Atheist activist Jerry Coyne has a new book coming out entitled, “Faith Versus Fact: Why Science and Religion Are Incompatible.” Coyne has thus officially embraced a fringe view among scientists. The extreme, fringe nature of this view can easily be seen from the simple fact that it is rejected by various mainstream scientific organizations, including the National Center for Science Education, the National Academies, and the American Association for the Advancement of Science. And this poses a serious problem for Coyne -if his argument that Science and Religion Are Incompatible is so powerful, why is it that the mainstream scientific community doesn’t buy it? Why is it that the majority of those who do buy into the Incompatibility Argument just happen to be the usual extremist anti-religionists who make up the New Atheist Movement?
Coyne has an explanation for the fringe status of his views.
Several years ago, he defended his views by attacking the scientific community:
This disharmony is a dirty little secret in scientific circles. It is in our personal and professional interest to proclaim that science and religion are perfectly harmonious. After all, we want our grants funded by the government, and our schoolchildren exposed to real science instead of creationism. Liberal religious people have been important allies in our struggle against creationism, and it is not pleasant to alienate them by declaring how we feel. This is why, as a tactical matter, groups such as the National Academy of Sciences claim that religion and science do not conflict.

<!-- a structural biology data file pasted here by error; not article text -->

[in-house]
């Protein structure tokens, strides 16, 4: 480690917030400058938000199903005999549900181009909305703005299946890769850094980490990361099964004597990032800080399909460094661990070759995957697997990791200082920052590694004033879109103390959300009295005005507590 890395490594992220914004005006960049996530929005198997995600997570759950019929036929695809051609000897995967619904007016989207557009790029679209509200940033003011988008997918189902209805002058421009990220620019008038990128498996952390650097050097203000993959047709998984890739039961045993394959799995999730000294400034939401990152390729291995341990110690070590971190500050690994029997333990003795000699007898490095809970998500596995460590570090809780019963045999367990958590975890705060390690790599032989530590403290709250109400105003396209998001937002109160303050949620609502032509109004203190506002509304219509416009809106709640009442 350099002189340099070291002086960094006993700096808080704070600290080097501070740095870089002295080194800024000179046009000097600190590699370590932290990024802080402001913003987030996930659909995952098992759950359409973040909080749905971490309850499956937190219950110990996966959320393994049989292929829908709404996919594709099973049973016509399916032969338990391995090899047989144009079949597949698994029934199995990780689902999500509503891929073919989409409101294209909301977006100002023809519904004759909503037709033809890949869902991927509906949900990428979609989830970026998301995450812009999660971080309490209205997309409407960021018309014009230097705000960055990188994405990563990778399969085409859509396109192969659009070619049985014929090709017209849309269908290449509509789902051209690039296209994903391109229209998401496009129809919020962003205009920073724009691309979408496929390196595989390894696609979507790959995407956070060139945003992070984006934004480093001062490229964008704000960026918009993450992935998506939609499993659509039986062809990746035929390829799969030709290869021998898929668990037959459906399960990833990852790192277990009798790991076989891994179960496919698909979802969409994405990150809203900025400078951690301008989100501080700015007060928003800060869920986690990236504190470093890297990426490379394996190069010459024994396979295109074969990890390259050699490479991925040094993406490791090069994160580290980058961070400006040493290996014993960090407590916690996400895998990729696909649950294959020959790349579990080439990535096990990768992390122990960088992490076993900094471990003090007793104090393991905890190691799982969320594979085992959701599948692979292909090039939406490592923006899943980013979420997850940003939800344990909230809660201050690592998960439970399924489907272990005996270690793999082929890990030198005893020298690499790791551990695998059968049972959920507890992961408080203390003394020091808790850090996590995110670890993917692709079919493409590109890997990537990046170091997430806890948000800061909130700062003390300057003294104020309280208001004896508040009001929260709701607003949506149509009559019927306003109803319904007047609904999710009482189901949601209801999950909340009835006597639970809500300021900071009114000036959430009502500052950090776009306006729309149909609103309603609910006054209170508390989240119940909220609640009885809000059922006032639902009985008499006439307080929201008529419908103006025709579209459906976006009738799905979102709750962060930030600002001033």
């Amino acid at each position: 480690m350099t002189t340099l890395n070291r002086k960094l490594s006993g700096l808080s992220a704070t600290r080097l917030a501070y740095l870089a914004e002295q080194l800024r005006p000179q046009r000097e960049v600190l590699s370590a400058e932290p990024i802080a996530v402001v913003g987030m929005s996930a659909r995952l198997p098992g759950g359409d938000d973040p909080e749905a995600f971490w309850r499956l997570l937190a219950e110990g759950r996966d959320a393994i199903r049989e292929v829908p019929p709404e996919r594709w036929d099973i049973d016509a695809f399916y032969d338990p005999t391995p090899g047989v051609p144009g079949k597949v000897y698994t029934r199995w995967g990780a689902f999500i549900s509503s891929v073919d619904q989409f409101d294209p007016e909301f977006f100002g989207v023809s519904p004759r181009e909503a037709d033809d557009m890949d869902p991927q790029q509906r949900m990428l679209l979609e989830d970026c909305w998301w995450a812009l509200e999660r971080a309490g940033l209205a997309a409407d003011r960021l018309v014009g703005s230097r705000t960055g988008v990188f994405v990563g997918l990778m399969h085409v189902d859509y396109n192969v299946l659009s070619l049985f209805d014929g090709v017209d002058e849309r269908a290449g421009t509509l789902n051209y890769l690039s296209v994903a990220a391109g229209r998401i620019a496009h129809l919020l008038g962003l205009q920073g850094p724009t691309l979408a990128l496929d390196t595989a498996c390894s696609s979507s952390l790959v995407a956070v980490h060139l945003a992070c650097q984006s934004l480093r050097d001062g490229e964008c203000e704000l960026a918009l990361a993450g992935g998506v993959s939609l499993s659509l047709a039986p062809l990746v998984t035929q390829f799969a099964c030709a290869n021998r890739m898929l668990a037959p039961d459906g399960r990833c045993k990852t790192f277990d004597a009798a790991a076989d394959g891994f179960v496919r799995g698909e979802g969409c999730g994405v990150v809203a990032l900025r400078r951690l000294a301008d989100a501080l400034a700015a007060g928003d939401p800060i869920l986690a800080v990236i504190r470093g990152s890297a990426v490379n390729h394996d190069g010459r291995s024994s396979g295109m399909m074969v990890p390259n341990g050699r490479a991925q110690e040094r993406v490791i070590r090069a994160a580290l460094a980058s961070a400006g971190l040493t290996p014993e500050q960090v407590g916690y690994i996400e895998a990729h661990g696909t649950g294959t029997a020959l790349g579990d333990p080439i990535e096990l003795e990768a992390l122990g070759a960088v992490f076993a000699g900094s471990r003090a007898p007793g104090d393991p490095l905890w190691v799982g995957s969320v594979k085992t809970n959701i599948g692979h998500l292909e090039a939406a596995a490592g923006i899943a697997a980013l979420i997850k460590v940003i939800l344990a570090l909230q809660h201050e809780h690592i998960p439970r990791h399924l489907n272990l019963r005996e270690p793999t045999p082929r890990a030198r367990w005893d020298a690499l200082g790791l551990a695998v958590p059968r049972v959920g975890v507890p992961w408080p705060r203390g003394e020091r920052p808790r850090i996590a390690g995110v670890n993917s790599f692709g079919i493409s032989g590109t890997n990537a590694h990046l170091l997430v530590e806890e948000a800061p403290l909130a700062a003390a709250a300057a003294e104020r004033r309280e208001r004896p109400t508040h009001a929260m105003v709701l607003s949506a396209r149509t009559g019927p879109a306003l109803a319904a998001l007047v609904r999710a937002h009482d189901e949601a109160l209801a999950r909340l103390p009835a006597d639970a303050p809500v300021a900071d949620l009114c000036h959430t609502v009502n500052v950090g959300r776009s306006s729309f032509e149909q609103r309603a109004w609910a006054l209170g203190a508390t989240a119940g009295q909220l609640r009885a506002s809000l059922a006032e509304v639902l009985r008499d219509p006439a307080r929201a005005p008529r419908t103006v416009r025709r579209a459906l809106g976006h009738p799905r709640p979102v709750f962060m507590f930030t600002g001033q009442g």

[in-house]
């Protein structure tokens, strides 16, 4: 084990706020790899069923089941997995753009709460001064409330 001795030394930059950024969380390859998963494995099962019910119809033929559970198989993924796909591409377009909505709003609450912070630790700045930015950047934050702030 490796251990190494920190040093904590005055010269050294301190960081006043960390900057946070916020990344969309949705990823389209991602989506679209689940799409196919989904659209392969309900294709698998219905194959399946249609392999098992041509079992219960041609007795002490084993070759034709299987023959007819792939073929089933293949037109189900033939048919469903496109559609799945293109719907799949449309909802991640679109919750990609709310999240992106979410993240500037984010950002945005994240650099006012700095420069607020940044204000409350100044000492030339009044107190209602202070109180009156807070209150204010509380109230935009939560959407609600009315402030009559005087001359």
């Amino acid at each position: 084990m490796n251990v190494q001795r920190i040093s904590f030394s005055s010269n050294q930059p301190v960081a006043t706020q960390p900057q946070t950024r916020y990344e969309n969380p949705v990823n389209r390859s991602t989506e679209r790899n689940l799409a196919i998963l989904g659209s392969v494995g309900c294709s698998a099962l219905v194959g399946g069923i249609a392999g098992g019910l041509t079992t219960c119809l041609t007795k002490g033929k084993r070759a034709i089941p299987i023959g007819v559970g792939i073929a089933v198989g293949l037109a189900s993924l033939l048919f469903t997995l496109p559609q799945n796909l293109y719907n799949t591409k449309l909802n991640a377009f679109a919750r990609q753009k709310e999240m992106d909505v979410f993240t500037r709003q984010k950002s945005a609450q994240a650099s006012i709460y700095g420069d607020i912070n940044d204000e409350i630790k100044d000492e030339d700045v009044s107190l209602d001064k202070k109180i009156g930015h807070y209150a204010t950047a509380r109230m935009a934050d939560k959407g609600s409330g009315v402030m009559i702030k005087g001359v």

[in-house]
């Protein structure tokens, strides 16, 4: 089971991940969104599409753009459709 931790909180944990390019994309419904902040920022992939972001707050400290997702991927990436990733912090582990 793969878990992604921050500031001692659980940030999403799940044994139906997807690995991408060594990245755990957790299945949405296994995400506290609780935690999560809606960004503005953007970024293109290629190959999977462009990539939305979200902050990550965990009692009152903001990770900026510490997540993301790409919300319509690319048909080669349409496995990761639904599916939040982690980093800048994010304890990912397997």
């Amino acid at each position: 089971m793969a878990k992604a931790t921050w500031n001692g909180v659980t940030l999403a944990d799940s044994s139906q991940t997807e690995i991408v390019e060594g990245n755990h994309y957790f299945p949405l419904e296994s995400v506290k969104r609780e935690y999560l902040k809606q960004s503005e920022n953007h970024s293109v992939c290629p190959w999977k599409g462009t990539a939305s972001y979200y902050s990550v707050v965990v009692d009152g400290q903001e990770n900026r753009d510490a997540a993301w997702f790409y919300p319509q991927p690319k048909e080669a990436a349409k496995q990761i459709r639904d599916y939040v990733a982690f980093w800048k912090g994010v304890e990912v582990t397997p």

My oh my. Did you catch that? Coyne publicly accused the National Center for Science Education, the National Academies, and the American Association for the Advancement of Science of being liars. According to Coyne, they really agree with him, but for “tactical” reasons, they say otherwise. That would be lying.
What’s more, not only does Coyne accuse the mainstream scientific community of being deceptive, but he even implies they are lying for money – “we want our grants funded by the government.”
Look, when you have to prop up your fringe views by accusing the scientific community of greed and lies, you ought to consider there are probably better explanations for the fringe status of your views.
I wonder if Coyne thinks his book will cause scientists everywhere to “come out” and join him and his New Atheist activists in their War on Religion. If so, he might want to consider another more likely outcome – it will increasingly isolate him from the mainstream and further blur the boundaries between New Atheism and crackpottery.